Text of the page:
Cruel bullies taunted me calling me 'pig nose' but I've learnt to love my special features – I'm beautiful | The Sun

A WOMAN who was cruelly taunted for her nose has learned to embrace her special features.

Joanne Charlton, 24, Huddersfield, was called “pig nose” in the school corridors by bullies.

Eventually, due to the abuse, she stopped going to school altogether. 

She says: “Growing up I suffered years of abuse by school bullies who blighted my life. 

“They called me ‘pig nose’ and ‘no nose’. It was awful. 

“I barely left the house – worried what people would say. 

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“But I no longer care what people think and I finally feel confident in my own skin. I want to encourage others with facial differences to feel that too.” 

Joanne was born with a cleft nose, when the nose is split into two halves.

The condition occurs early in pregnancy, when the two halves of the head do not join together as they should.

As a youngster, Joanne was aware that she looked different to other children.  

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The business and marketing graduate says: “My parents used to tell me I had a ‘special nose’.  

“While children sometimes stared at me, I didn’t let it affect me and was a happy child.  

“I loved performance and dancing.”  

A facial cleft may cause some symptoms such as affecting breathing, and surgeons tend to start surgeries at a young age. 

From the age of six months, Joanne underwent multiple corrective plastic surgeries to improve the appearance of her nose. 

But when it was time to go to secondary school, Joanne, then aged 11, was reluctant to attend. 

Joanne says: “I was scared of being bullied. I knew there would be children there that were much older than me.”  

But the bullying that Joanne experienced was far worse than what she ever imagined.  

She remembers: “When I walked down corridors, students would stare at me and call me nasty names like ‘pig nose’ and ‘no nose’.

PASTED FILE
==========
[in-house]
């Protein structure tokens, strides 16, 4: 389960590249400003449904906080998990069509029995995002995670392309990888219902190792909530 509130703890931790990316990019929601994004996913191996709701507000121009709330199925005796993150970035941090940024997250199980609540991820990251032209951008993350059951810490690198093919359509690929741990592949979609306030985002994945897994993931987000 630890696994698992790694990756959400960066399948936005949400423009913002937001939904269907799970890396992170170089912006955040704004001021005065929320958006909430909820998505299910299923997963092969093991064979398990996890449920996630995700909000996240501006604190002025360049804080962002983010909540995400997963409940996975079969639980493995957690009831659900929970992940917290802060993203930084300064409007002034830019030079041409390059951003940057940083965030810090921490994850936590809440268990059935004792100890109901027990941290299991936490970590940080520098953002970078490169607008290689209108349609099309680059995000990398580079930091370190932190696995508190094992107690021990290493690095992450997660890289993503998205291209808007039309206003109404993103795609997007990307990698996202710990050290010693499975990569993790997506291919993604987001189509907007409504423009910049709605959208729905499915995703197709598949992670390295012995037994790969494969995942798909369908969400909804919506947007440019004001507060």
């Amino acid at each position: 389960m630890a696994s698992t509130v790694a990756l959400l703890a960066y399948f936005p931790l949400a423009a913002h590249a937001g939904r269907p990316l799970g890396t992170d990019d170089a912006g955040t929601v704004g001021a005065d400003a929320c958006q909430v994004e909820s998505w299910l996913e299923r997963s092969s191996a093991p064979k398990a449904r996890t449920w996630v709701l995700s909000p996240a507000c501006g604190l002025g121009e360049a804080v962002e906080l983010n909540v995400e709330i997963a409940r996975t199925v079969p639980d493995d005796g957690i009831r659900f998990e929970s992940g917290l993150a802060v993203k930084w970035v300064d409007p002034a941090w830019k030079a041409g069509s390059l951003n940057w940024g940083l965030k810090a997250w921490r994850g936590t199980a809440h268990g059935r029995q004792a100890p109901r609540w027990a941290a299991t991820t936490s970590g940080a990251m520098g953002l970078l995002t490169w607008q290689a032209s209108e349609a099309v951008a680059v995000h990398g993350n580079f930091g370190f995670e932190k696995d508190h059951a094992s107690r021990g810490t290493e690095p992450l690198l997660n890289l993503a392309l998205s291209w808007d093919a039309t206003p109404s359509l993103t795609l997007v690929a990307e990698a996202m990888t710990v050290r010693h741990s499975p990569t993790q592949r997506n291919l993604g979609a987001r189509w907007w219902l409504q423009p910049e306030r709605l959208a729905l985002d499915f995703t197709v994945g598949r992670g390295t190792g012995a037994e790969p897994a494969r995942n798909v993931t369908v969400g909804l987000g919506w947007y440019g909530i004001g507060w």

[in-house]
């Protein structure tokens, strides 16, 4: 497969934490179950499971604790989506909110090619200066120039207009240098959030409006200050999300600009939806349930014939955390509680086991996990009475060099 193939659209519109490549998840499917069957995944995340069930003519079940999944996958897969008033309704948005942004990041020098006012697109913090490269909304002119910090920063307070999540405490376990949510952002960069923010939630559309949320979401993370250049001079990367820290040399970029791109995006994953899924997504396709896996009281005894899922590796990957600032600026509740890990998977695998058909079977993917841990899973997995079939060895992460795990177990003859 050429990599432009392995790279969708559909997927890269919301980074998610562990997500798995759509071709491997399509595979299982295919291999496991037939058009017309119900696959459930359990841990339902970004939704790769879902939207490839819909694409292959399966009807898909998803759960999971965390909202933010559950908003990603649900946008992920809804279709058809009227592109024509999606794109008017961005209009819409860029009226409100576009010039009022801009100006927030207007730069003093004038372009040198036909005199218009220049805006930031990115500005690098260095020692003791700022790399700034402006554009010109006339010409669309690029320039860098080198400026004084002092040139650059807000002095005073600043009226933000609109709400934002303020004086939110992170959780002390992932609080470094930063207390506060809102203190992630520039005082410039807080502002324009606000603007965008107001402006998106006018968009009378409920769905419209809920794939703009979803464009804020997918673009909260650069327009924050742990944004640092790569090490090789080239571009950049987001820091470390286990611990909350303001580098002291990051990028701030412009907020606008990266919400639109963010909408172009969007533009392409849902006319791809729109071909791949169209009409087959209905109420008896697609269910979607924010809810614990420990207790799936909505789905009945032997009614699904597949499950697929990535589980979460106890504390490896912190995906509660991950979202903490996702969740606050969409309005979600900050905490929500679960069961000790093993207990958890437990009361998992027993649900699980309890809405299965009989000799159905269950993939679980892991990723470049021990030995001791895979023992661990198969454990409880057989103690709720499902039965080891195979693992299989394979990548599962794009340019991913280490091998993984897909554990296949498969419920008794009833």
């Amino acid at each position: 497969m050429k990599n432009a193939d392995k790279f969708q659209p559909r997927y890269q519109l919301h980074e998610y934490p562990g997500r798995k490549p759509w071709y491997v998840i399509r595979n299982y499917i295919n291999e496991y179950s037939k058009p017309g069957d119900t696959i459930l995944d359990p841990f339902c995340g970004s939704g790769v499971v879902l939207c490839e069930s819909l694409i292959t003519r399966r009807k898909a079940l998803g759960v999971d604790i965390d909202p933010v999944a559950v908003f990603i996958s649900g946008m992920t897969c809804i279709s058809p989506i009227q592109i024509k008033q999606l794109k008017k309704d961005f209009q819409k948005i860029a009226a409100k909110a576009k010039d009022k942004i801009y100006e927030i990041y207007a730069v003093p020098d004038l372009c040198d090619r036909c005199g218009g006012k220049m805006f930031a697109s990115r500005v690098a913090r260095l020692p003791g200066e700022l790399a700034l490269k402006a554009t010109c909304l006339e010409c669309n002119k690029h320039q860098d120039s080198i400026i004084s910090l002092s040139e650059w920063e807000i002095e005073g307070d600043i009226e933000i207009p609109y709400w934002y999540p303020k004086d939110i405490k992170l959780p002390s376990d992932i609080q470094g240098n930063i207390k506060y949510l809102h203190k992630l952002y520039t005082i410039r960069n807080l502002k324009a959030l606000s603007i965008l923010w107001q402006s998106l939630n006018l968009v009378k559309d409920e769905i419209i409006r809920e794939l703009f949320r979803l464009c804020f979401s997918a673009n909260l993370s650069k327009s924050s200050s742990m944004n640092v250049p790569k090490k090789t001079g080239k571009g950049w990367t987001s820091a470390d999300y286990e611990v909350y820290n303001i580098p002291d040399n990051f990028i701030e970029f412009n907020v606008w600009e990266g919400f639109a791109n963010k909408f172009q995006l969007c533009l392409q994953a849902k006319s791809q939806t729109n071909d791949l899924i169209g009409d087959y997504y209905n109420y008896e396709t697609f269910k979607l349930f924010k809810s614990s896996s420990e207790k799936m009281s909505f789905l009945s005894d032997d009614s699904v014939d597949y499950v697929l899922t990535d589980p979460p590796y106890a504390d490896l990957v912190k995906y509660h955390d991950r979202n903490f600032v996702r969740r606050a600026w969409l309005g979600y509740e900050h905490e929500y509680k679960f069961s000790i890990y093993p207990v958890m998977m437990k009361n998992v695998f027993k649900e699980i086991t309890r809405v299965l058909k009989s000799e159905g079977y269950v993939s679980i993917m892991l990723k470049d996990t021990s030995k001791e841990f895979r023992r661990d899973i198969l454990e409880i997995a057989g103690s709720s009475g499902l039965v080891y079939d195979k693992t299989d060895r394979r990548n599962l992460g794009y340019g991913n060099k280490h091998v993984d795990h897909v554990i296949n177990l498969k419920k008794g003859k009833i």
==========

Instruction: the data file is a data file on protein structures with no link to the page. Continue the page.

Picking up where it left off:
“It hurt that they said such awful things, when my condition isn’t my fault. All I wanted was to fit in.”  

Joanne’s confidence started to plummet and eventually, by aged 14, she started skipping school. 

When anxiety symptoms kicked in, she stopped going out on her own in public. 

Thankfully, Joanne still managed to pass all her GCSE’s and went to college to study health and social care.  

But her fellow students continued to call her names, so she moved colleges and studied business.  

Joanne says: “I decided to put all my energy into doing well in my education.  

“Nothing was going to stop me from achieving my goals.”  

After college, in July 2018, aged 18, Joanne had her sixth surgery which left her with new scars and a dent in her nose.  

Despite this, she was happy with the results – until another bully commented on her looks.

Joanne says: “One night, I went out with friends, and a stranger told me my nose looked broken. 

“Because of that, I decided to have another surgery a year later, to correct the scarring.  

“That changed my appearance massively, and thankfully, no one ever bullied me again.”  

Joanne’s confidence began to improve from the age of 20, when she went to the University of Huddersfield to study business and marketing.  

Joanne says: “It was there that I decided not to have any more surgeries. I’d had seven over the years. 

“My appearance wasn't the most important thing about me, compared to my intelligence and compassion towards others.”  

Now, Joanne doesn’t hesitate to go out in public, and loves going out with her boyfriend and to concerts with friends.   

If people are ever curious about her appearance, she’s much more comfortable talking about it and just explains her condition. 

Joanne says: “I’m the happiest I’ve ever been.  

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“I no longer care about what people think about me and embrace my facial difference. I want others to do the same. 

“Beauty is skin deep and that’s what matters.” 

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